Those looking for Indian culture in London will most likely visit top-reviewed Indian restaurants or one of the religious temples such as the one In Soho. There are also a few Indian galleries, like the one found in the British Museum. A more authentic experience could be found in actual South Asian areas; one of these is Southall, a West London district which was home to the first pub in the country to accept Rupees as payment. Here you can listen to Bhangra and visit a Gurdwara whilst enjoying a proper curry, if you think you can handle the spice.
Unlike the extravagance of Chinatown, London Southall is a more subdued district. It’s not a tourist destination in the same sense, and is not inherently geared to appeal to travellers. It’s made up mostly of red brick suburbs developed in the early 20th Century – certainly not picturesque in the way you’d expect. But don’t write it off entirely. There are some hidden gems here for those seeking an authentic Indian London.
Though Southall’s broadway may appear to look like any other British high street, there are actually a few interesting places to be found here.
Shahu Nan Kebab is one such place. The lamb is fresh and juicy, and alongside a drink and a side, will be one of the cheapest meals available in the city. You can find it just opposite Southall station, and certainly tastes better than it looks.
The really good stuff is found further away from the main street. There are indoor markets scattered around the area, some of which even open into little spaces that resemble backyards. Exotic fabrics, saris, and other clothing abound, with plenty of jewellery too, ranging from 20 carat gold pieces to the more everyday options.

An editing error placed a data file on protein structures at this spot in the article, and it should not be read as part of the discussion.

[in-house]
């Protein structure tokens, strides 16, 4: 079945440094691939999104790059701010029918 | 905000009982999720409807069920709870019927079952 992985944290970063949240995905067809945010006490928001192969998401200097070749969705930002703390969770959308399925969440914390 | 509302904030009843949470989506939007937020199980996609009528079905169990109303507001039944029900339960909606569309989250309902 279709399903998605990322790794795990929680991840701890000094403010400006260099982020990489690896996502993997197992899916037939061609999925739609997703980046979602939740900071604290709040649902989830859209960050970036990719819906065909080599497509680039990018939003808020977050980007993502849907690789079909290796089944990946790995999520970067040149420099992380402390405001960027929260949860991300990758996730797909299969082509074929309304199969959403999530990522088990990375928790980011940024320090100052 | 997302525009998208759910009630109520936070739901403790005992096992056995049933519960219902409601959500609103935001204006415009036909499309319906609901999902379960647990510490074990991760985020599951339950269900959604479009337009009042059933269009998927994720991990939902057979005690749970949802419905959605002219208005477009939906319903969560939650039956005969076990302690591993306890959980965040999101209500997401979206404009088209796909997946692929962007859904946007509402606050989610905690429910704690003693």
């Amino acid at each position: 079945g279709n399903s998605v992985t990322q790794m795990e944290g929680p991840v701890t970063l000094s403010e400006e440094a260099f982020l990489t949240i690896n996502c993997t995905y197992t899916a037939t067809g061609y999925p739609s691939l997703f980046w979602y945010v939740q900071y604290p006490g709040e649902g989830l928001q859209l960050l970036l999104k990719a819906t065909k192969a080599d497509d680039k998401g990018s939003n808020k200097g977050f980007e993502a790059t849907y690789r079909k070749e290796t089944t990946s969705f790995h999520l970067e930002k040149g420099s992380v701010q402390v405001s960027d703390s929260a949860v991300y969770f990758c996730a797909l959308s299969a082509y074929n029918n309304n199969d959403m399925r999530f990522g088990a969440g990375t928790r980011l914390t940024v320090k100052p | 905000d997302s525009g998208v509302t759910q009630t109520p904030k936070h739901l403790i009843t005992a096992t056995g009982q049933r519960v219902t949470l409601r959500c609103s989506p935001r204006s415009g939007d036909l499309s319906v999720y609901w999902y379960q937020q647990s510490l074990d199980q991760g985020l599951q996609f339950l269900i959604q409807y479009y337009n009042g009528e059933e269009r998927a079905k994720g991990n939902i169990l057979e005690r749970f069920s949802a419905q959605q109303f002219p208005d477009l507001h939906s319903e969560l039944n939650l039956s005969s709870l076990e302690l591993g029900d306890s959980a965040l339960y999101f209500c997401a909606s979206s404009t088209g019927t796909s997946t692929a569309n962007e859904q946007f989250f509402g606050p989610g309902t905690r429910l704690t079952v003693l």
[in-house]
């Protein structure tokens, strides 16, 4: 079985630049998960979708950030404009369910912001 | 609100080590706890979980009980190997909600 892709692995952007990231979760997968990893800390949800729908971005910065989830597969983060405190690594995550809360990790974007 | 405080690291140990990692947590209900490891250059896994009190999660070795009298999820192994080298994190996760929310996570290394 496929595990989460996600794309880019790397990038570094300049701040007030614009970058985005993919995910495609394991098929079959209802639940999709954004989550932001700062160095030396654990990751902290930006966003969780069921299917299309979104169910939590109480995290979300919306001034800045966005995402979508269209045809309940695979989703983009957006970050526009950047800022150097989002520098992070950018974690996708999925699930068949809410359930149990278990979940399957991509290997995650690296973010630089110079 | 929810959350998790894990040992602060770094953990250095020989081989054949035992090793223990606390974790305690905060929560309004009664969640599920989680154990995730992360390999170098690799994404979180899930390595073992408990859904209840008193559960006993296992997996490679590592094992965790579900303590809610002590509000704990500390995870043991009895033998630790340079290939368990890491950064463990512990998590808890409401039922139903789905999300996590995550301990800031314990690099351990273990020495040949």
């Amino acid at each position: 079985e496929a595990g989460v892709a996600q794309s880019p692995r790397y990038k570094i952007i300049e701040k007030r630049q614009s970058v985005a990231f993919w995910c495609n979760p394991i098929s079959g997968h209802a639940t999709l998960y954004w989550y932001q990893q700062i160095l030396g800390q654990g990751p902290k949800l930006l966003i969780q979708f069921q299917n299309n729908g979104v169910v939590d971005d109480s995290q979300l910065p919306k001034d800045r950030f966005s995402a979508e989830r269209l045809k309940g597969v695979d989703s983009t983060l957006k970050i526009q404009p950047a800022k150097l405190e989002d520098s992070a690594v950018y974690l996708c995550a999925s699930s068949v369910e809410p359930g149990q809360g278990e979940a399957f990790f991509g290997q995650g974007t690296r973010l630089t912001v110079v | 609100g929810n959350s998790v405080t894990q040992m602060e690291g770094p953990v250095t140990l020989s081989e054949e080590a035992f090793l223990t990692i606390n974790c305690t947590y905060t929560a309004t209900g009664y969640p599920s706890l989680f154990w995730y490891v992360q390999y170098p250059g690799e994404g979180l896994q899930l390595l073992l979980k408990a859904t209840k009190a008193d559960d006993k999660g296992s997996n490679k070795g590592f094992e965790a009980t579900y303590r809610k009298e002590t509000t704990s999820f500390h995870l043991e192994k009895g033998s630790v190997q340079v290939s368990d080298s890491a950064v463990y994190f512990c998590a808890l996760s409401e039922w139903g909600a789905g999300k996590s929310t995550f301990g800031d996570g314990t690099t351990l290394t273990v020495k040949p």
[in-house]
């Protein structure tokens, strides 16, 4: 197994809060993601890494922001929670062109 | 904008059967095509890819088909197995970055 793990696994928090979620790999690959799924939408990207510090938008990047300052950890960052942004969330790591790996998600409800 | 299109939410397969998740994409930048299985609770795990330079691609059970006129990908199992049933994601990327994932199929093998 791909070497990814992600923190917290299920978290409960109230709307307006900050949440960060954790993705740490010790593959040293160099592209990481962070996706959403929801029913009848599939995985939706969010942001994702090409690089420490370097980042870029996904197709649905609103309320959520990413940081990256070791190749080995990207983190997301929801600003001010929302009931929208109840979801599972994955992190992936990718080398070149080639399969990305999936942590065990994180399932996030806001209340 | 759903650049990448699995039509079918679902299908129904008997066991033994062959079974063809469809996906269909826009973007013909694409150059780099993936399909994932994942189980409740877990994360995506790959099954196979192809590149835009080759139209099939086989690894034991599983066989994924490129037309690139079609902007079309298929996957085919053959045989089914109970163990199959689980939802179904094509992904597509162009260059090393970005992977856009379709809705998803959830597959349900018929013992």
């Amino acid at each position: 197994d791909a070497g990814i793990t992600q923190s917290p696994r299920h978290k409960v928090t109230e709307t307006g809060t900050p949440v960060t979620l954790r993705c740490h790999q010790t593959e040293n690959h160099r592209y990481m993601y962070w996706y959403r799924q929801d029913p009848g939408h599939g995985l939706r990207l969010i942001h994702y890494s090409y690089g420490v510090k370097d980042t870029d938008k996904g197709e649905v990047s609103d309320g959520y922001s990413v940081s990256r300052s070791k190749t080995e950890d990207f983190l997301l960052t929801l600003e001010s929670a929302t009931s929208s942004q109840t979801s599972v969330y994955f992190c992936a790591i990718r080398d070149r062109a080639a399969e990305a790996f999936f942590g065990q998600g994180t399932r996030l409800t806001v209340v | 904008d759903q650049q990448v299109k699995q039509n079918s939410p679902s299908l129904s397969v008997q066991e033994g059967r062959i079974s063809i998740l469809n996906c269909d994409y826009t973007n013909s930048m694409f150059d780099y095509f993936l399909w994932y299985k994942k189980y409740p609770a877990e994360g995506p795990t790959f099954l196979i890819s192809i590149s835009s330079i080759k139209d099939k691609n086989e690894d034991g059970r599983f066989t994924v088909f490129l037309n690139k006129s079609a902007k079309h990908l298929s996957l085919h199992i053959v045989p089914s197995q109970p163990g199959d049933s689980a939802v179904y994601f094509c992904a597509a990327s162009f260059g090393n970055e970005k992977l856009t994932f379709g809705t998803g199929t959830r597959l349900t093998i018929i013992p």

If there’s something sub-continental you’re seeking, you’ll probably find it. Though most of what populates the area are spice shops, there are sweet shops too, with a range of delicacies for sale: halwa, barfi, ladoo, jalabi, etc. Bombay mixes are also offered for those with more savoury tastes, embodying several combinations of nuts, lentils, chickpeas and rice.
For music there’s Jas Musicals, which sells gig-ready Sitars and Indian Bansaris as well as plenty of CDs covering a range of Indian traditions. There are books and CDs about the history of the music as well as guides to producing it yourself, so you shouldn’t be short of choice, whether it’s sheet music or a snake-charmer’s flute you’re after.
Southall is also home to Sri Guru Sabha Gurdwara – the largest Sikh temple outside of India. You can find this spectacle on Havelock Road, though entry will require you to remove your shoes and cover your head out of respect.
Diwali is almost definitely the best time to visit Southall, with street activities and festivities taking place all over the area. When done, if you’re seeking London Hotels Special Offers, why not try The Marble Arch by Montcalm London?